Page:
Interrupting the physiological cycle of thought, to feeling, to physical symptoms, and back to mind by focusing on your breath can change your whole experience.
The key is to focus on something tangible and dependable in your body. Your breath is a good option because it is always there. It comes and goes on its own without direction from you.
Meditation for Feeling Overwhelmed or Anxious
A meditation for returning to calm amidst overwhelm and anxiety can be as simple as the following:
- Place your hand on your belly and inhale for a slow count of four.
- Feel your belly expand as the air comes in.
- Pause your breathing for a slow count of four.
- Exhale for a slow count of eight.
- Feel your belly flatten as the air releases.
- Continue repeating the process for at least 2-3 minutes.
This type of meditation can be done anywhere and at any time. For the most benefits, choose to practice at least once a day.
If you’d like a guided meditation to help release feeling overwhelmed with work and daily tasks, try this “I’ve Done Enough” meditation.
Meditation and Burnout
Burnout is a term used to describe a time in life typically preceded by many months or years of stress, anxiety, and overwhelm. Symptoms of burnout include profound fatigue, frequent illness, apathy, headaches, emotional outbursts, and negativity.
When considering how to recover from burnout, it’s important to start with small thoughts and actions that are simple, easy, life-giving, and pleasurable. At this point of burnout, the nervous system has been stressed for a long time, which lends it to higher sensitivity to all of life, so less is more, even when considering meditation.
For me, when I’m feeling burnt out and decide to meditate, I start by closing my eyes and listening to the sounds of my environment. Taking 2-3 minutes to listen to the sounds around me tends to settle my mind. After those first few minutes, I tune into the sound of my breath. Then I listen to see if I can hear my heart beating. After about 5 minutes, I notice that I’m more relaxed, and my body feels better.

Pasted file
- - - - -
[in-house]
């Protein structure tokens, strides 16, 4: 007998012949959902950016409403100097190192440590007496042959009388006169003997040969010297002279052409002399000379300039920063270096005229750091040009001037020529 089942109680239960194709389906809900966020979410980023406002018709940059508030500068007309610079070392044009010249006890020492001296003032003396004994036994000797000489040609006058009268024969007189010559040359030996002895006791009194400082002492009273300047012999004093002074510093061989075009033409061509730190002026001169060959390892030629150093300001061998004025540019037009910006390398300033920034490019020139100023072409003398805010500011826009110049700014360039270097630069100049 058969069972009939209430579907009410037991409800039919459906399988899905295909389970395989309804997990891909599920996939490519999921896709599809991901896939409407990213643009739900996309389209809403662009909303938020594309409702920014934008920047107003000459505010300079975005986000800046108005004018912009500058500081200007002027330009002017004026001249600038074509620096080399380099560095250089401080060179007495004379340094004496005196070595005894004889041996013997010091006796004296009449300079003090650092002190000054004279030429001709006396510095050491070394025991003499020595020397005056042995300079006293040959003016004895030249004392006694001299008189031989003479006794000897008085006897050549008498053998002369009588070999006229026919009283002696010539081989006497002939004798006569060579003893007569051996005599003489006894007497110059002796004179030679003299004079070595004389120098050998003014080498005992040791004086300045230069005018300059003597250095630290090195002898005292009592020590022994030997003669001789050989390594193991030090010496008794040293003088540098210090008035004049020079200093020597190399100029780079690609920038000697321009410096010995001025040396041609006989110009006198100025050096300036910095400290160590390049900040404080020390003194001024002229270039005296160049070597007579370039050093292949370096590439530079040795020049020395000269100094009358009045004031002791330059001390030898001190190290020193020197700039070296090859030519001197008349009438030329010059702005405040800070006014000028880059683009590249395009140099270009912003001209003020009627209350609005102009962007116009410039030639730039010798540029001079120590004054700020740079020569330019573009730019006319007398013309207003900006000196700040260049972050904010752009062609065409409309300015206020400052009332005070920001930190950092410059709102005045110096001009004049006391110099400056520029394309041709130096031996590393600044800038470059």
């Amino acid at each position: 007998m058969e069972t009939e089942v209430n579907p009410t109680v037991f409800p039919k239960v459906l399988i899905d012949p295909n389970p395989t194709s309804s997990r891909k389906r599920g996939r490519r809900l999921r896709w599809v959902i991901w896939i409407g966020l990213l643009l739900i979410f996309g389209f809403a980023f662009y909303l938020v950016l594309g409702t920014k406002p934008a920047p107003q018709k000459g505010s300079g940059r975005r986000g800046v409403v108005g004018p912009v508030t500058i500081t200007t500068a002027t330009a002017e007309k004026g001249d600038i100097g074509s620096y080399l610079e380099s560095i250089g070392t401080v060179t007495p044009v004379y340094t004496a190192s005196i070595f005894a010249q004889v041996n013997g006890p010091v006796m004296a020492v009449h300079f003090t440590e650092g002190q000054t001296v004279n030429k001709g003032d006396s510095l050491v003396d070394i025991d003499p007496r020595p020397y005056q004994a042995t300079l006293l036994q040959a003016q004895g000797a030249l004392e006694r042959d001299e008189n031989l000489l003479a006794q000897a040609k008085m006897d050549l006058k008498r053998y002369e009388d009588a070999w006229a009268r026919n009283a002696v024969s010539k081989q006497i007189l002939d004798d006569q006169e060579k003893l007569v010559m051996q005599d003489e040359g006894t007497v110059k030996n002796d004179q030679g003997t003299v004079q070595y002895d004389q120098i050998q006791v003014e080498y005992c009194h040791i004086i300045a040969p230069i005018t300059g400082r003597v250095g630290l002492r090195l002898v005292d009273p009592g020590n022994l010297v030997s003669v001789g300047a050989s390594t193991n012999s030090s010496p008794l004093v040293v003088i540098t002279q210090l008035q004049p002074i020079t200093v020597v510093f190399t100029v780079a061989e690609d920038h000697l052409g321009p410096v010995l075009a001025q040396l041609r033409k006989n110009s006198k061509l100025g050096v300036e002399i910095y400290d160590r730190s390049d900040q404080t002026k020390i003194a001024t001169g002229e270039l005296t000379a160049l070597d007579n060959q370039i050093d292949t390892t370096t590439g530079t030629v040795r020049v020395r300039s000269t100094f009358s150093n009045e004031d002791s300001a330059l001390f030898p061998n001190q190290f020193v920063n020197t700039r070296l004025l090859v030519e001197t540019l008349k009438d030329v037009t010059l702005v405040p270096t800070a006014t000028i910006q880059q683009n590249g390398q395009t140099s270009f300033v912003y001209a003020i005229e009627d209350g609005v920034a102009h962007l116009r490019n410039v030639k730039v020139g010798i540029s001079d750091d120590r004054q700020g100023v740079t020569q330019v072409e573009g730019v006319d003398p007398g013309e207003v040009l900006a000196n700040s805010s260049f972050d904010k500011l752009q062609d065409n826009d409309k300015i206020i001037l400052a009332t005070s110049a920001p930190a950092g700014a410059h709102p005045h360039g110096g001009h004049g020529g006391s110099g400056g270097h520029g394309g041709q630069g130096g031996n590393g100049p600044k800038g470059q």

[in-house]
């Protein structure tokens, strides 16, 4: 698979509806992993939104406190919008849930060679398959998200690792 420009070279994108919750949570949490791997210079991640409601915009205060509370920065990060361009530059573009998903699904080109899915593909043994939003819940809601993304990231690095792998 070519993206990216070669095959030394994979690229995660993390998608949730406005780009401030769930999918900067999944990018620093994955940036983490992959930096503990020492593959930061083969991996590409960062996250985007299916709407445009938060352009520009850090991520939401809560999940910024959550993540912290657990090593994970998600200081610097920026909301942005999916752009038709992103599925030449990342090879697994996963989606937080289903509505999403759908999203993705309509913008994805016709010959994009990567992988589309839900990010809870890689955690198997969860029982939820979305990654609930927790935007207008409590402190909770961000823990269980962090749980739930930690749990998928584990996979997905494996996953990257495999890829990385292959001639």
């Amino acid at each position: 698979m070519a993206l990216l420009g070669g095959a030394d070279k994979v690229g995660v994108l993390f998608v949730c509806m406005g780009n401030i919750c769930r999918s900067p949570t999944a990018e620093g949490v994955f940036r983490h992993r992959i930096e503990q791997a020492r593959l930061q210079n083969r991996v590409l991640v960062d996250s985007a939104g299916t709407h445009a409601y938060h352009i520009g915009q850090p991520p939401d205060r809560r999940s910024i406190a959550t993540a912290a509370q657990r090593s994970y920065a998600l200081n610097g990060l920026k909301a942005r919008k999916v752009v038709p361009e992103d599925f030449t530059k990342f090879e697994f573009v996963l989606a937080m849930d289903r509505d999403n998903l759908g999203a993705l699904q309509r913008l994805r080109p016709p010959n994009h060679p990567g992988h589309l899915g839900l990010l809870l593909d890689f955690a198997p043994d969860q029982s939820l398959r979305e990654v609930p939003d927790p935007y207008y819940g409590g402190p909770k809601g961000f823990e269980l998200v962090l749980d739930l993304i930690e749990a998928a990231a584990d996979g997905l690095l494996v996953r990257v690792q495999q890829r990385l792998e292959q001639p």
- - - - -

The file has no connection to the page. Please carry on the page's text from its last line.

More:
Meditations for Burnout
Here is another meditation that can help you cope with anxiety, overwhelm, and burnout.
Listening to Your Environment Meditation
- Close your eyes and listen to the sounds of your environment for 2-3 minutes.
- Then, tune into the sound of your breath for 1-2 minutes.
- Finally, listen to see if you can hear your heartbeat for a minute or two.
- To close this meditation, gently open and close your hands, slowly open your eyes, and tell yourself, “Good job.”
Ocean Waves Meditation
If you’d like a guided meditation to facilitate your experience, try the Ocean Wave Meditation.
Here are a few articles to check out if you’d like to learn other ways to relieve anxiety, overwhelm, and burnout.
By participating in/reading the service/website/blog/email series on this website, you acknowledge that this is a personal website/blog and is for informational purposes and should not be seen as mental health care advice. You should consult with a licensed professional before you rely on this website/blog’s information. All things written on this website should not be seen as therapy treatment and should not take the place of therapy or any other health care or mental health advice. Always seek the advice of a mental health care professional or physician. The content on this blog is not meant to and does not substitute for professional medical advice, diagnosis, or treatment.